Updated patterns-in-switch doc

Brian Goetz brian.goetz at oracle.com
Sun Sep 13 13:53:18 UTC 2020

> if we don't have constant pattern, it may also means that the type of a bound variables can be implicit too.
> i.e. case Point(x, y) having the same meaning as case Point(var x, var y) like with lambdas.

I don’t quite get the leap from “no constant patterns” to changing the syntax of deconstruction patterns, but in any case, we definitely don’t want this (and in fact, for the same reasons cited in the section on constant patterns, and others.)  

I don’t want people wondering whether `foo(x)` is an invocation of a method or a pattern.  One of the problems with the obvious denotation of constant patterns is that `foo(0)` looks like an invocation with zero.  With a variable, it is worse.  

Further, allowing `Point(x,y)` as a pattern would allow variables to be declared without anything that even looks like a variable declaration!  Many people are already disturbed by the idea that variables can now be declared from within expressions; without an `int x` or `var x` to at least have a declaration to point to, it will be untenable.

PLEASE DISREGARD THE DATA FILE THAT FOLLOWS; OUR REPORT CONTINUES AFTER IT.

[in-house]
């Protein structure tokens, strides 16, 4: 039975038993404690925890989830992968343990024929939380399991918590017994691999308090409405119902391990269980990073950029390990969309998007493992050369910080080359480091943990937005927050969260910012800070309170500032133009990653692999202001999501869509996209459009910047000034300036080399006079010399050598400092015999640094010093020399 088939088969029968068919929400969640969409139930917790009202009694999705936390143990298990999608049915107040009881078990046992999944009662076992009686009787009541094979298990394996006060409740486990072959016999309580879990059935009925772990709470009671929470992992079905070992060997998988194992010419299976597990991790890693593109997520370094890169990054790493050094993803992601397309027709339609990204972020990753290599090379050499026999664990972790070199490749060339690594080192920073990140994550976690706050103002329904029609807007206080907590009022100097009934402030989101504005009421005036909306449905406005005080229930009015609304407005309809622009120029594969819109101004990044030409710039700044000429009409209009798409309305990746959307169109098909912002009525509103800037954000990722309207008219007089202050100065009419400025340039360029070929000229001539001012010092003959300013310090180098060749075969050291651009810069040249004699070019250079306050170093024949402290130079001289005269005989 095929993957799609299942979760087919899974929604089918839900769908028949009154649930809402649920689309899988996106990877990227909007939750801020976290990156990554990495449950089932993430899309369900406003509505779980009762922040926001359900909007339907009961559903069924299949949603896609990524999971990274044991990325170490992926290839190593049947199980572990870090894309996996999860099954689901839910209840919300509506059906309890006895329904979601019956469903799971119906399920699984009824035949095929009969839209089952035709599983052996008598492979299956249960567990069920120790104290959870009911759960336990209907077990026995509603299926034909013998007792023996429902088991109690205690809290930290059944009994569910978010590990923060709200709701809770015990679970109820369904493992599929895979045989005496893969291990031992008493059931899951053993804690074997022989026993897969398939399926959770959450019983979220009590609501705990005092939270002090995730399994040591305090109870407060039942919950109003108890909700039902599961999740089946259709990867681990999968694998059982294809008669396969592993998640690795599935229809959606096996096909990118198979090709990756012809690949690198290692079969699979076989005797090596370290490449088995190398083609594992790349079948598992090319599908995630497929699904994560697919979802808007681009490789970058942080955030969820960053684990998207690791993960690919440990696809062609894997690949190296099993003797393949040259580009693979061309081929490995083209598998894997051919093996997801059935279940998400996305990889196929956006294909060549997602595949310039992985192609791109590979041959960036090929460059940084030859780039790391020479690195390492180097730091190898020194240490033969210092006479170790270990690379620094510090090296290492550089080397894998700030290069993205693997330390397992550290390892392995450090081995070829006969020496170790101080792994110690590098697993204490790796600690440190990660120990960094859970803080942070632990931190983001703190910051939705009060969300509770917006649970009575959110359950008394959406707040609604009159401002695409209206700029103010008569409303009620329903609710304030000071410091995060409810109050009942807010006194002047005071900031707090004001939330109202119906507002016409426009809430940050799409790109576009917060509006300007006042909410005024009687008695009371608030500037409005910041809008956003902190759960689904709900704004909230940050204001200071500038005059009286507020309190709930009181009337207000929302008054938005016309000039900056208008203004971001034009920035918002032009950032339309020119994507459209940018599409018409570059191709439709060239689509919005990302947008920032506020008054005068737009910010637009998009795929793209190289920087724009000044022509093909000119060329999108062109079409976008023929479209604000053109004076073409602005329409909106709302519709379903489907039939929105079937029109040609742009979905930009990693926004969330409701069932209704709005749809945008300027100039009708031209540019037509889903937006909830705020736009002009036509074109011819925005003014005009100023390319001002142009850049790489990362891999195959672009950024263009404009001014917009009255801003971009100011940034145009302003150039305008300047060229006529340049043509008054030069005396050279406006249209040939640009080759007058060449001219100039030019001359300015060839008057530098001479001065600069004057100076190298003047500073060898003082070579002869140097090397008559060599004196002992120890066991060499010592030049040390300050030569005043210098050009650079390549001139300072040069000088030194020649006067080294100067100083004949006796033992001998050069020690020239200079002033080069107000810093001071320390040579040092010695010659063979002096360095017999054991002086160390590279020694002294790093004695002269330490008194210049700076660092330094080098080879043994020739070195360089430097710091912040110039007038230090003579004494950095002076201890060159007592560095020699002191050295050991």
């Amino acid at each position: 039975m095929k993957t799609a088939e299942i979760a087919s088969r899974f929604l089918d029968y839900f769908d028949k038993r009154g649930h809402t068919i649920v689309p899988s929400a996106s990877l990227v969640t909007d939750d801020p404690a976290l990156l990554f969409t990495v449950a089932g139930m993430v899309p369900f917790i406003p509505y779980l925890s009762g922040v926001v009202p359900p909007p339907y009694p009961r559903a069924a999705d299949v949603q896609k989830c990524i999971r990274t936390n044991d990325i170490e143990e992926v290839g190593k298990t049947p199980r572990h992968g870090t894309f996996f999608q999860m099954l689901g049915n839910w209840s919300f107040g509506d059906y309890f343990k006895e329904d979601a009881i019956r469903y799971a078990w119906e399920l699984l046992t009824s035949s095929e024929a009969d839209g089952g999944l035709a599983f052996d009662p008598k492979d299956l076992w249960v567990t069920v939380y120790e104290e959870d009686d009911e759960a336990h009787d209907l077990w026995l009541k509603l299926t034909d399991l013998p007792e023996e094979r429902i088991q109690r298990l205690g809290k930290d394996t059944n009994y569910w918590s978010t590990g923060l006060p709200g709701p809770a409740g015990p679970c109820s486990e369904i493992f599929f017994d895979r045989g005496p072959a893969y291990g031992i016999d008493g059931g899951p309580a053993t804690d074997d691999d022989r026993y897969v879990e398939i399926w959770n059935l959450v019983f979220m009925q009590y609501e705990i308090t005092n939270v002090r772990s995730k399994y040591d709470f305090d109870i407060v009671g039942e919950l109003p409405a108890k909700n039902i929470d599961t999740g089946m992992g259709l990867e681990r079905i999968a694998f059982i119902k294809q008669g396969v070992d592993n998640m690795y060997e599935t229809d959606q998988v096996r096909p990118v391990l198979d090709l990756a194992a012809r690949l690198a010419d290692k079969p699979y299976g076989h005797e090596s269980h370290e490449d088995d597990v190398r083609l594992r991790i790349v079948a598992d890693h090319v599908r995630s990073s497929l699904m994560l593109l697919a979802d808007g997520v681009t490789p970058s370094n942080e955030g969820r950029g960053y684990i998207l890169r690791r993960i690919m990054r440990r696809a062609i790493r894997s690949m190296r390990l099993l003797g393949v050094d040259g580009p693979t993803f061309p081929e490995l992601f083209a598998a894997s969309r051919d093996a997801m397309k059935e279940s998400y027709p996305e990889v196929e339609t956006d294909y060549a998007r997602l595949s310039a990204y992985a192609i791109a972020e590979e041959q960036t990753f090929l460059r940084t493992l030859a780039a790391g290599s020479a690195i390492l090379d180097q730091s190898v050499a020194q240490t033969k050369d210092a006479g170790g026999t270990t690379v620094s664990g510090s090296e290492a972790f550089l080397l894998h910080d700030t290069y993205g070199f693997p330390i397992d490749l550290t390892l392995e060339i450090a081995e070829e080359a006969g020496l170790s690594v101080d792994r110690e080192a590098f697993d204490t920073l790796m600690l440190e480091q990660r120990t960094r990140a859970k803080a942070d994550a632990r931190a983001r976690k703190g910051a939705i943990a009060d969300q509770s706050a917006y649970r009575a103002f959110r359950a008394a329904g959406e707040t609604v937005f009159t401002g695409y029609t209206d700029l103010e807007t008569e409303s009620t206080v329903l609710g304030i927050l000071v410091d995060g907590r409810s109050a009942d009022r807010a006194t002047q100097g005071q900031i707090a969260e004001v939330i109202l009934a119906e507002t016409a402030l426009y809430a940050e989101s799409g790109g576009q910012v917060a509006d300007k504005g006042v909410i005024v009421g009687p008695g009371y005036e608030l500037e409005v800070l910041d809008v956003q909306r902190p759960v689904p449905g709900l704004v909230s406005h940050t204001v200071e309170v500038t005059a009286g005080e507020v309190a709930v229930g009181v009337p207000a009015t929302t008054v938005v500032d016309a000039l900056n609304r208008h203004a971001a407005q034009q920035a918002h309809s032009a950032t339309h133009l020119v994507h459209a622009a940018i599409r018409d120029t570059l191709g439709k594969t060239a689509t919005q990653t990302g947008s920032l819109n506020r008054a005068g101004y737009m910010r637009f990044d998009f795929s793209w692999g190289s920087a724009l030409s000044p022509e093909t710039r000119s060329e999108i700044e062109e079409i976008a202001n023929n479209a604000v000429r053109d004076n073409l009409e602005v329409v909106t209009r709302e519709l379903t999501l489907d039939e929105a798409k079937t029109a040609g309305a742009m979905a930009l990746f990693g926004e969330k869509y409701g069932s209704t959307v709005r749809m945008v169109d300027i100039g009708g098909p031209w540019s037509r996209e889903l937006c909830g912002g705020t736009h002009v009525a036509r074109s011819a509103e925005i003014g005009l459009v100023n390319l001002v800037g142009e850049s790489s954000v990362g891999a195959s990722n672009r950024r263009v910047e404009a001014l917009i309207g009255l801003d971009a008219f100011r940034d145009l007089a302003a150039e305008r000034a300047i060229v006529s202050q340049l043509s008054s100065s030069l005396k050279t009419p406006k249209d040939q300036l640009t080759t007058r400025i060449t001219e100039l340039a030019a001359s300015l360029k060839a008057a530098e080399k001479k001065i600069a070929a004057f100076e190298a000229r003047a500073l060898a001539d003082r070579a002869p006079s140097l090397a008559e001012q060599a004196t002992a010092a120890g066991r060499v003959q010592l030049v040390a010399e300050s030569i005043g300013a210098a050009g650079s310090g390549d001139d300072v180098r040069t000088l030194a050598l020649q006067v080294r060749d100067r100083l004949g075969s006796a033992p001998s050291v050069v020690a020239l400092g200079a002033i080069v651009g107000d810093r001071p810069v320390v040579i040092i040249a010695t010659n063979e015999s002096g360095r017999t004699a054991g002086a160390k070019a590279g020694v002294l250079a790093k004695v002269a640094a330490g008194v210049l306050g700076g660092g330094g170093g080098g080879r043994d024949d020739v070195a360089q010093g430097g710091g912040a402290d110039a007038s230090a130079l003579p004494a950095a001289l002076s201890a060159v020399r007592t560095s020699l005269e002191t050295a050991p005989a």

> is not valid anymore and should be written like this
>   int c = ...
>   switch(getFoo()) {
>     case Foo(x) where x == c: ...
>   }

No, it should be written

    case Foo(var x) where x == c: 

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